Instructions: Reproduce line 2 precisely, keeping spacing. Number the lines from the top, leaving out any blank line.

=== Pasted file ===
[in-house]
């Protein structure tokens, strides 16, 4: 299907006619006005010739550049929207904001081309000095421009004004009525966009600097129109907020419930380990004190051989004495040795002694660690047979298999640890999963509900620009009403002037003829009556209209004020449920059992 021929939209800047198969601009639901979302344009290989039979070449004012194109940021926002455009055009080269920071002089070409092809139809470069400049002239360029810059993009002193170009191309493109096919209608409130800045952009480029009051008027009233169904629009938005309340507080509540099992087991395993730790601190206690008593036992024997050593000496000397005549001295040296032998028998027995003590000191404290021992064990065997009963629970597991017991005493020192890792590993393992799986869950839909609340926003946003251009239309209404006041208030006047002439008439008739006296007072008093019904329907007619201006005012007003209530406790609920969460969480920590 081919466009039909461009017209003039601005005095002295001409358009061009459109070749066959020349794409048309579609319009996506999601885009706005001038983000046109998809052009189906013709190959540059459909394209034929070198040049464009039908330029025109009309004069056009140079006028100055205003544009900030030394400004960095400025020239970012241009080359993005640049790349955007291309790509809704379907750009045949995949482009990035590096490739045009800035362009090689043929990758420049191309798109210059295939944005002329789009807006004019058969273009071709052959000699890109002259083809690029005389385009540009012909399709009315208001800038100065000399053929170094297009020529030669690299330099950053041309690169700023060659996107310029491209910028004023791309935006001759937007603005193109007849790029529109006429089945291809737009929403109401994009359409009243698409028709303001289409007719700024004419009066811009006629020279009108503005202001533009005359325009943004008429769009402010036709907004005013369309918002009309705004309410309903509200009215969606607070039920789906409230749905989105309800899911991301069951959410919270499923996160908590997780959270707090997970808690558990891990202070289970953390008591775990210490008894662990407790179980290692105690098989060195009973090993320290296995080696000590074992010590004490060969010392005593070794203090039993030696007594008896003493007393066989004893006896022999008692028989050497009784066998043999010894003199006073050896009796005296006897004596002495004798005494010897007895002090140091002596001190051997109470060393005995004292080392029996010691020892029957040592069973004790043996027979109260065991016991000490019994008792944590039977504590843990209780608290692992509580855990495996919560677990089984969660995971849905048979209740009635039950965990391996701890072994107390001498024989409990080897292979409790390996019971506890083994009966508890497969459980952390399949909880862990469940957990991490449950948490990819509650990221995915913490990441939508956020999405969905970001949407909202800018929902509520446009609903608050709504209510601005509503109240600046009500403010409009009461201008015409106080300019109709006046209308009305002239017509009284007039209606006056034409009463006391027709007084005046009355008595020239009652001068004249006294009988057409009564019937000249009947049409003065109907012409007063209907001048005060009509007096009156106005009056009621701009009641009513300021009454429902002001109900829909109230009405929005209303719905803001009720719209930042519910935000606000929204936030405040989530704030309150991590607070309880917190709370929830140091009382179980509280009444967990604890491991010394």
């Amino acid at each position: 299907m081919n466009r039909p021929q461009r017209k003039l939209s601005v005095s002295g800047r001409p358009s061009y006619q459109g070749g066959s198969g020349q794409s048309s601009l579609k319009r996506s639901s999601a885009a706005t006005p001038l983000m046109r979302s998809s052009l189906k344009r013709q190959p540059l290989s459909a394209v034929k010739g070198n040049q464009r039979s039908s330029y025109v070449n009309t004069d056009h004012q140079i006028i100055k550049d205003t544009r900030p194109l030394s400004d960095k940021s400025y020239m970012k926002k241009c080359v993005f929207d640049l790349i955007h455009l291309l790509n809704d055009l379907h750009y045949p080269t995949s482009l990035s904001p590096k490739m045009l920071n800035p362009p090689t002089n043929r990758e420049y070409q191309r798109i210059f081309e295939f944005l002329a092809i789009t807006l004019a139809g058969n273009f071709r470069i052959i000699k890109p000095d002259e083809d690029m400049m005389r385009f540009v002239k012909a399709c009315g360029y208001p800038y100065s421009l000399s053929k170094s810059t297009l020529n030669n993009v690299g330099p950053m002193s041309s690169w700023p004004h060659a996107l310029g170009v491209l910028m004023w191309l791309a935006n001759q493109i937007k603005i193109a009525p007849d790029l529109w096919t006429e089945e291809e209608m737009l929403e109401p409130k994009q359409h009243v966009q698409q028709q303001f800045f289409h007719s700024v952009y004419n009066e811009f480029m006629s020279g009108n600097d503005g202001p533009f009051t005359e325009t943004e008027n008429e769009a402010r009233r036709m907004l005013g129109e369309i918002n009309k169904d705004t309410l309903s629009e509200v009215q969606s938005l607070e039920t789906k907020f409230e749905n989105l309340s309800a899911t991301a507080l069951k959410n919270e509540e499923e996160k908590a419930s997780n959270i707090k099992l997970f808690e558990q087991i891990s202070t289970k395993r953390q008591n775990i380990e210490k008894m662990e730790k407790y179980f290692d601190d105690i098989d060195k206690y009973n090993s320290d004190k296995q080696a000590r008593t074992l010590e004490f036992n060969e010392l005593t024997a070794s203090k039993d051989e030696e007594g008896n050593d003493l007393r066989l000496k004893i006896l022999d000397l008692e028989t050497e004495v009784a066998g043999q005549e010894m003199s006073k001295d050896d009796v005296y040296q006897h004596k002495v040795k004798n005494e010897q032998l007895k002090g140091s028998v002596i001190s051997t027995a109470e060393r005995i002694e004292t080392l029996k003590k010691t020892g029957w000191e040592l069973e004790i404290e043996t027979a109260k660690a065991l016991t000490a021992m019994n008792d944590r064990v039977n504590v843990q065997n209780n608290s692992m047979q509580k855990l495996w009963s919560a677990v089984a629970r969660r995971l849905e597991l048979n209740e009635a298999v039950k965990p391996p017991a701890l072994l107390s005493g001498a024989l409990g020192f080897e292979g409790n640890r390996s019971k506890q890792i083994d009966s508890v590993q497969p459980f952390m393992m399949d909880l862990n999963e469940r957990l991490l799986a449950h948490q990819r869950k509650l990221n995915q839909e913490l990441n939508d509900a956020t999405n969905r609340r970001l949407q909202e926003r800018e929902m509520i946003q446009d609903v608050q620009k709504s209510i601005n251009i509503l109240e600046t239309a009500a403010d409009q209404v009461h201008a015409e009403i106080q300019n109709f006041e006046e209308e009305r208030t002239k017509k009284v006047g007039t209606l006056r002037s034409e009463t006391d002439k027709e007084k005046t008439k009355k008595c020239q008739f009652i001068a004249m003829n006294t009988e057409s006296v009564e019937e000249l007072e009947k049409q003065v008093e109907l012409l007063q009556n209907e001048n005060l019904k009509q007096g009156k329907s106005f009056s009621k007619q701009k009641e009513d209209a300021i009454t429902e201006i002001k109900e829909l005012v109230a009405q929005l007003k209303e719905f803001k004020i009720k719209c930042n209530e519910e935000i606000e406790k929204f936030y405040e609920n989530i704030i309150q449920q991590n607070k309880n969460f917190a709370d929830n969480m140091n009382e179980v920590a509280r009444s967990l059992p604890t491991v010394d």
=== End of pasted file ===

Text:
């Protein structure tokens, strides 16, 4: 299907006619006005010739550049929207904001081309000095421009004004009525966009600097129109907020419930380990004190051989004495040795002694660690047979298999640890999963509900620009009403002037003829009556209209004020449920059992 021929939209800047198969601009639901979302344009290989039979070449004012194109940021926002455009055009080269920071002089070409092809139809470069400049002239360029810059993009002193170009191309493109096919209608409130800045952009480029009051008027009233169904629009938005309340507080509540099992087991395993730790601190206690008593036992024997050593000496000397005549001295040296032998028998027995003590000191404290021992064990065997009963629970597991017991005493020192890792590993393992799986869950839909609340926003946003251009239309209404006041208030006047002439008439008739006296007072008093019904329907007619201006005012007003209530406790609920969460969480920590 081919466009039909461009017209003039601005005095002295001409358009061009459109070749066959020349794409048309579609319009996506999601885009706005001038983000046109998809052009189906013709190959540059459909394209034929070198040049464009039908330029025109009309004069056009140079006028100055205003544009900030030394400004960095400025020239970012241009080359993005640049790349955007291309790509809704379907750009045949995949482009990035590096490739045009800035362009090689043929990758420049191309798109210059295939944005002329789009807006004019058969273009071709052959000699890109002259083809690029005389385009540009012909399709009315208001800038100065000399053929170094297009020529030669690299330099950053041309690169700023060659996107310029491209910028004023791309935006001759937007603005193109007849790029529109006429089945291809737009929403109401994009359409009243698409028709303001289409007719700024004419009066811009006629020279009108503005202001533009005359325009943004008429769009402010036709907004005013369309918002009309705004309410309903509200009215969606607070039920789906409230749905989105309800899911991301069951959410919270499923996160908590997780959270707090997970808690558990891990202070289970953390008591775990210490008894662990407790179980290692105690098989060195009973090993320290296995080696000590074992010590004490060969010392005593070794203090039993030696007594008896003493007393066989004893006896022999008692028989050497009784066998043999010894003199006073050896009796005296006897004596002495004798005494010897007895002090140091002596001190051997109470060393005995004292080392029996010691020892029957040592069973004790043996027979109260065991016991000490019994008792944590039977504590843990209780608290692992509580855990495996919560677990089984969660995971849905048979209740009635039950965990391996701890072994107390001498024989409990080897292979409790390996019971506890083994009966508890497969459980952390399949909880862990469940957990991490449950948490990819509650990221995915913490990441939508956020999405969905970001949407909202800018929902509520446009609903608050709504209510601005509503109240600046009500403010409009009461201008015409106080300019109709006046209308009305002239017509009284007039209606006056034409009463006391027709007084005046009355008595020239009652001068004249006294009988057409009564019937000249009947049409003065109907012409007063209907001048005060009509007096009156106005009056009621701009009641009513300021009454429902002001109900829909109230009405929005209303719905803001009720719209930042519910935000606000929204936030405040989530704030309150991590607070309880917190709370929830140091009382179980509280009444967990604890491991010394």